Three scientists have been awarded the Nobel Prize in Physiology or Medicine for their work discovering how cells respond to oxygen, a necessary process for all animal life.
William Kaelen of the Dana-Farber Cancer Institute at Harvard University, Sir Peter Ratcliffe of Oxford University, and Gregg Semenza of Johns Hopkins University were jointly awarded the prize for their discoveries identifying the molecular machinery enabling cells to respond to varying levels of oxygen.
Their research has clinical applications in treating anemia, as well as potentially finding new ways to thwart the growth of tumors in cancer.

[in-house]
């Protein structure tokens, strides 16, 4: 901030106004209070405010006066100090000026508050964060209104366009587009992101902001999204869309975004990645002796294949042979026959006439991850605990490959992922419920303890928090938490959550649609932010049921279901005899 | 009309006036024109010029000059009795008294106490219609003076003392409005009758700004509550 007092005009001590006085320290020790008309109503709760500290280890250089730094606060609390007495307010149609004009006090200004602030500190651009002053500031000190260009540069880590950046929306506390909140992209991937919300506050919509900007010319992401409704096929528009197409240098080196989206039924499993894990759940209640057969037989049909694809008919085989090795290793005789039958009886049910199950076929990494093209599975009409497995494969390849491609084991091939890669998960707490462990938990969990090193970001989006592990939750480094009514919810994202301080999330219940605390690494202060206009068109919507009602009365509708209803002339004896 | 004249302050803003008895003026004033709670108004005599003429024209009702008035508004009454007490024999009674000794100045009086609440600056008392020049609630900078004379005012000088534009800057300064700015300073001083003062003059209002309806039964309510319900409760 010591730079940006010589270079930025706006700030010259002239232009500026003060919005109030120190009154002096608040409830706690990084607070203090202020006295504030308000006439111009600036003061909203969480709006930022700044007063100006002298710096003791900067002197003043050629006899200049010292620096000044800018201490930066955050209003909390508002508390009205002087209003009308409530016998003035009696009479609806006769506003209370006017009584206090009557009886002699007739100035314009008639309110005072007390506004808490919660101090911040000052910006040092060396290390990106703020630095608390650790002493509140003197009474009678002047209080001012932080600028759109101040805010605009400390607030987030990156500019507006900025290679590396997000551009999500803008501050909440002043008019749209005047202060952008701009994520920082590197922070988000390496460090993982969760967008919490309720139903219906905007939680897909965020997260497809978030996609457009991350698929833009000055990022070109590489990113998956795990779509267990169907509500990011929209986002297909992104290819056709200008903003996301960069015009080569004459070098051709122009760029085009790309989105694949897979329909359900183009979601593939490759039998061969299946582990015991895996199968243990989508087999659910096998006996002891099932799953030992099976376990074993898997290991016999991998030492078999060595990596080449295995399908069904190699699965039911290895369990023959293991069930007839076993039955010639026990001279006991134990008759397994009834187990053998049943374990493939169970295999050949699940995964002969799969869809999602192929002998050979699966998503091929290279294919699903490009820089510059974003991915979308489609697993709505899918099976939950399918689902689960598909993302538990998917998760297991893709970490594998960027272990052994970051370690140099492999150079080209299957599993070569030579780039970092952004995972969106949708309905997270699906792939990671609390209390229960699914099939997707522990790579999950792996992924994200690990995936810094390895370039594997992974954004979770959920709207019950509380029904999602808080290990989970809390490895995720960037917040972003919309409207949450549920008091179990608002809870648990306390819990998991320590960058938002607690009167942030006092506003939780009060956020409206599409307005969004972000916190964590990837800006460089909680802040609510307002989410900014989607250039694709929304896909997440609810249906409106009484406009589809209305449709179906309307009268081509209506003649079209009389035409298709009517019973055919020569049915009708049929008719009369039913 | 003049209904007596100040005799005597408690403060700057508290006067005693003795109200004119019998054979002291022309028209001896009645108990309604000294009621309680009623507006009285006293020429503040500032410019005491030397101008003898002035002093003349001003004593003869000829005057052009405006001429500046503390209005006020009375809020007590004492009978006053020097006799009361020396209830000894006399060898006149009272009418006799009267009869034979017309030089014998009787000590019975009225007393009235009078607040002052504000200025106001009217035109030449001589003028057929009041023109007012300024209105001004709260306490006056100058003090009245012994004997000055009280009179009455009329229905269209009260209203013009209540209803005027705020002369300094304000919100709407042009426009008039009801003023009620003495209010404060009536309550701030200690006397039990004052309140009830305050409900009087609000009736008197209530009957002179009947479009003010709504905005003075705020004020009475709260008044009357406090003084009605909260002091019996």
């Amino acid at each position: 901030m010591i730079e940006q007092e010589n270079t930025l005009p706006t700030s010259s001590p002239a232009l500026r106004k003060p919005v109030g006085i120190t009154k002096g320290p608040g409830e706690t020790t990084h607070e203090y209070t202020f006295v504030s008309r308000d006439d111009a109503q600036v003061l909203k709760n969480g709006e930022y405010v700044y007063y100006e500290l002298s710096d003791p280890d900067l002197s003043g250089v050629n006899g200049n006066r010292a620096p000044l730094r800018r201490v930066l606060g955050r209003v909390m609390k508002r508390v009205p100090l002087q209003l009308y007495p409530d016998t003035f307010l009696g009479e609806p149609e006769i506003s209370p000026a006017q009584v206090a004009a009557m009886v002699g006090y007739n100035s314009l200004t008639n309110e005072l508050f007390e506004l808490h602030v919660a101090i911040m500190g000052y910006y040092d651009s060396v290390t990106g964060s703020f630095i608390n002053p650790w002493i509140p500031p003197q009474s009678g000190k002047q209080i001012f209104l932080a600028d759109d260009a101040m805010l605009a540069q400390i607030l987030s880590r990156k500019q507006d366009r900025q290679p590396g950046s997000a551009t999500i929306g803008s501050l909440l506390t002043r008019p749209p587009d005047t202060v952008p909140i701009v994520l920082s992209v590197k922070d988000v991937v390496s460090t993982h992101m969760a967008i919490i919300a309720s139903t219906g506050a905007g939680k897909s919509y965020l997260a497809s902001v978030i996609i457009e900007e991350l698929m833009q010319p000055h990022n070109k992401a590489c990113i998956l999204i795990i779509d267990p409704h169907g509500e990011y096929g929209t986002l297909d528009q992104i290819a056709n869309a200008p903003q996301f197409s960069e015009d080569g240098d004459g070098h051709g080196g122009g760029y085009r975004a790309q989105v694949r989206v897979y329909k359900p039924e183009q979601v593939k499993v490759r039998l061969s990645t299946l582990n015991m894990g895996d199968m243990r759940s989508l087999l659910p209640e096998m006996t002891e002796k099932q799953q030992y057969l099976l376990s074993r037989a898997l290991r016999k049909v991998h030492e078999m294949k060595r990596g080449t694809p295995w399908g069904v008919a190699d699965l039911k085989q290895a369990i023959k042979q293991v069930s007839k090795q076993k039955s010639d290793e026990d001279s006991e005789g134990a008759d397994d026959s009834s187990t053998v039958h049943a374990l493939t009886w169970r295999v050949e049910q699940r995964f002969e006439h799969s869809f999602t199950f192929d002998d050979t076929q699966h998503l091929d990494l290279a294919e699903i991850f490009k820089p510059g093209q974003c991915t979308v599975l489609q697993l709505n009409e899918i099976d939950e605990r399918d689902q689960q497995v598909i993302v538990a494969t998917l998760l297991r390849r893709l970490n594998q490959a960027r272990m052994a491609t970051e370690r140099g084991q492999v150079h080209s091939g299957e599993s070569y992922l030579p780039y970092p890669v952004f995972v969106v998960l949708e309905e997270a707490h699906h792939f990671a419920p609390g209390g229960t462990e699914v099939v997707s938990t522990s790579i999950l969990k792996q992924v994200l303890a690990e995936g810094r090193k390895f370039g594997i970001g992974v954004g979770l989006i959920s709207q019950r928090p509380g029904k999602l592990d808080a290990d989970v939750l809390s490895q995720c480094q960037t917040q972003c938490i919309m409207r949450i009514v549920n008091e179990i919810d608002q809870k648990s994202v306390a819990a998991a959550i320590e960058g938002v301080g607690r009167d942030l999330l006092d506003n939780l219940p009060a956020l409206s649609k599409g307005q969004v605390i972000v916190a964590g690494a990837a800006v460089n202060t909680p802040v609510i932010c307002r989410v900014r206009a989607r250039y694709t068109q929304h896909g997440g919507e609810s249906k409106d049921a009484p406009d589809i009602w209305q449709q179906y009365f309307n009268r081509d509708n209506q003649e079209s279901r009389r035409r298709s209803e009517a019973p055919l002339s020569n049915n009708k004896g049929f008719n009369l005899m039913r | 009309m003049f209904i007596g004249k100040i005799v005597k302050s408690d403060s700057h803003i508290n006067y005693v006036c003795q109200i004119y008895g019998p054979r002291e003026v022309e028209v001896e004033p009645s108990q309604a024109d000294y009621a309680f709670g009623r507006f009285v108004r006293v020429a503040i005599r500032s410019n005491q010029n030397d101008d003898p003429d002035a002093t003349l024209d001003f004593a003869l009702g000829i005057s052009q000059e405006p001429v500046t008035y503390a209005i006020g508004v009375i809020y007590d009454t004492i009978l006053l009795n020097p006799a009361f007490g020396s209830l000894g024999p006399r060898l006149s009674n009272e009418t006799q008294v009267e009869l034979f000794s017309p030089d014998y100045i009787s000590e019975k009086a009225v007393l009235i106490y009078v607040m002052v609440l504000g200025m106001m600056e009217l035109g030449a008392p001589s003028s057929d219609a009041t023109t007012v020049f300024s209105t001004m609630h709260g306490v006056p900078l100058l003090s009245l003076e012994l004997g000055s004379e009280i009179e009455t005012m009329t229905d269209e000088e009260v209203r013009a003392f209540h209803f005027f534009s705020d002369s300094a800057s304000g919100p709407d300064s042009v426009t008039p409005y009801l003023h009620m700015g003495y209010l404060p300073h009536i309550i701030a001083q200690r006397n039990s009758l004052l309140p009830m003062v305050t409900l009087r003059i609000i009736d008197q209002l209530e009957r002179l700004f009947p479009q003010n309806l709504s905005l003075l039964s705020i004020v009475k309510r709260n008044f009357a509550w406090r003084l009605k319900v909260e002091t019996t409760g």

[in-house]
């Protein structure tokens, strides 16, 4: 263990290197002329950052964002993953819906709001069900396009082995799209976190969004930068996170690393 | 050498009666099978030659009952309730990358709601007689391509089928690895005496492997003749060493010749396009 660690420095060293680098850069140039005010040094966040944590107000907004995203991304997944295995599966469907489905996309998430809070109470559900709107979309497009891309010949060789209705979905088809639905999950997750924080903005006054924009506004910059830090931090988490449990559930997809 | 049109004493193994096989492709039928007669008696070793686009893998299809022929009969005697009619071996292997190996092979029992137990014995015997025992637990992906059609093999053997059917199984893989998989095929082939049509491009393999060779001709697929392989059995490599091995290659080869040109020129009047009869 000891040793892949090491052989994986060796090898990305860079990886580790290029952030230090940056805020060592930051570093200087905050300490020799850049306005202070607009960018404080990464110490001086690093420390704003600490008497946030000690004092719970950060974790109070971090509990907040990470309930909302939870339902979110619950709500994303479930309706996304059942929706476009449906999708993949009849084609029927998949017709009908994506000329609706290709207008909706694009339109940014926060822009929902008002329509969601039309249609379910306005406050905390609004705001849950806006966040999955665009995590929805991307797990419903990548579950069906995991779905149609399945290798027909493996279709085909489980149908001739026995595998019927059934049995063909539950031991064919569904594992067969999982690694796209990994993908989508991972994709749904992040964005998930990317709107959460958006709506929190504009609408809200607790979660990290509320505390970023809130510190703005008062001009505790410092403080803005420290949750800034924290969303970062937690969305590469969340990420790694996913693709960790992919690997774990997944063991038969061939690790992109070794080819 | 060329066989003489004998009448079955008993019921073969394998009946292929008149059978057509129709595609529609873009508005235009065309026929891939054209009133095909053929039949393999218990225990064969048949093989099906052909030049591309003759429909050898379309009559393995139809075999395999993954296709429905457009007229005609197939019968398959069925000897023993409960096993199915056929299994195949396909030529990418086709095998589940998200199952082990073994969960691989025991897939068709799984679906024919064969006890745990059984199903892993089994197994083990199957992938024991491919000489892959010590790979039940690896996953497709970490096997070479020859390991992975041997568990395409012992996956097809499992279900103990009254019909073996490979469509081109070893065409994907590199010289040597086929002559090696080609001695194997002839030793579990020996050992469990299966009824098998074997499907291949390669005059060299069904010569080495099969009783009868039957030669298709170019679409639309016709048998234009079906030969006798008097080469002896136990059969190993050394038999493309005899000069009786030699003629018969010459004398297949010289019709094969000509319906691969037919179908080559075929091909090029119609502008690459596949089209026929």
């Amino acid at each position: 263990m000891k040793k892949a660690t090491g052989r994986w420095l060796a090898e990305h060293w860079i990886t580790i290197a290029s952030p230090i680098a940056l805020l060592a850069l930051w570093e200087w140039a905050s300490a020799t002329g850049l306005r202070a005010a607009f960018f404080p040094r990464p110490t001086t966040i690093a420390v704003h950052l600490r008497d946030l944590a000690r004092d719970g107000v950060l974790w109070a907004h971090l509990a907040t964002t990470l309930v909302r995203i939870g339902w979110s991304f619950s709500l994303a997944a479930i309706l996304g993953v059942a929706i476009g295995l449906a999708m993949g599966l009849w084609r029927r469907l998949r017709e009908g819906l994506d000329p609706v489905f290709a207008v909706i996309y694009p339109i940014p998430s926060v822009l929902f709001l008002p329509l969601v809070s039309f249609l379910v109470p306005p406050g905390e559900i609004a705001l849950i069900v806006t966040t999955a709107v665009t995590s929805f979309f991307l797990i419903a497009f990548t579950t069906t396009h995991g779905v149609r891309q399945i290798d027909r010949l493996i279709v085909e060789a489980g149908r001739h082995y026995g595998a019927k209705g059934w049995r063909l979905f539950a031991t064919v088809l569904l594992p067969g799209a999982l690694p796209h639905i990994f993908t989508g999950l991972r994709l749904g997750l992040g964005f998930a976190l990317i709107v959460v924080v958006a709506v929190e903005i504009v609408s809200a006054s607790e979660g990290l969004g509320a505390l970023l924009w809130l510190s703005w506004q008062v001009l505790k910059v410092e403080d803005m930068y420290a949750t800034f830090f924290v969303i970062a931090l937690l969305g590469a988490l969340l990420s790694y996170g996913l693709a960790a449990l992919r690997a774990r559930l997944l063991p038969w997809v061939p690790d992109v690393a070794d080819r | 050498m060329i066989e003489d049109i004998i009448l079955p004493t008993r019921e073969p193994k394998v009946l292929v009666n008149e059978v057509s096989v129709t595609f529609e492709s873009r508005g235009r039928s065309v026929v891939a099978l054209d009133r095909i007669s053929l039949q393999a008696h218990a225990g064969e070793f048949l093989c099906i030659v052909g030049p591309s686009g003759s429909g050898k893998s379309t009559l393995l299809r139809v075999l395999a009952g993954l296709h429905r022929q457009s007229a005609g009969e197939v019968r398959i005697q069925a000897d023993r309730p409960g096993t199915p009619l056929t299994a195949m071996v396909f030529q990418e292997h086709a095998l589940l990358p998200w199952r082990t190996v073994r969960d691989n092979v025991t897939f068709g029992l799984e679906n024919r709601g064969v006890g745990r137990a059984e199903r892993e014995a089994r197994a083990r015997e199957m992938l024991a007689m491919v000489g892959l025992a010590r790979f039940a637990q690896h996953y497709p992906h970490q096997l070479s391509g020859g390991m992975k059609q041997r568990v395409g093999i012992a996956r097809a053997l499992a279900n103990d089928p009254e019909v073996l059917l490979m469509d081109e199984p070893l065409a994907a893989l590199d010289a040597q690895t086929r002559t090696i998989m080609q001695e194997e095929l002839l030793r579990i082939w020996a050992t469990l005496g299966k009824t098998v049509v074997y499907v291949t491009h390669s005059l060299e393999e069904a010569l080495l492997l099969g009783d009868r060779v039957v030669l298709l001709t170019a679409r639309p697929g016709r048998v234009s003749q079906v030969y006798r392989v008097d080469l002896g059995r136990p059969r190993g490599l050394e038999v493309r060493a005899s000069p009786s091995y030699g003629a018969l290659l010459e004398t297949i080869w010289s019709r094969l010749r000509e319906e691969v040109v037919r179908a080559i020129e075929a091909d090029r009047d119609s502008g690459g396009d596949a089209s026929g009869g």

“These fundamental findings have greatly increased our understanding of how the body adapts to change, and applications of these findings are already beginning to affect the way medicine is practiced,” Randall Johnson of Karolinska Institute, who is on the Nobel prize selection committee, said on Monday morning. “This year’s three laureates have greatly expanded our knowledge of how physiological response makes life possible.”
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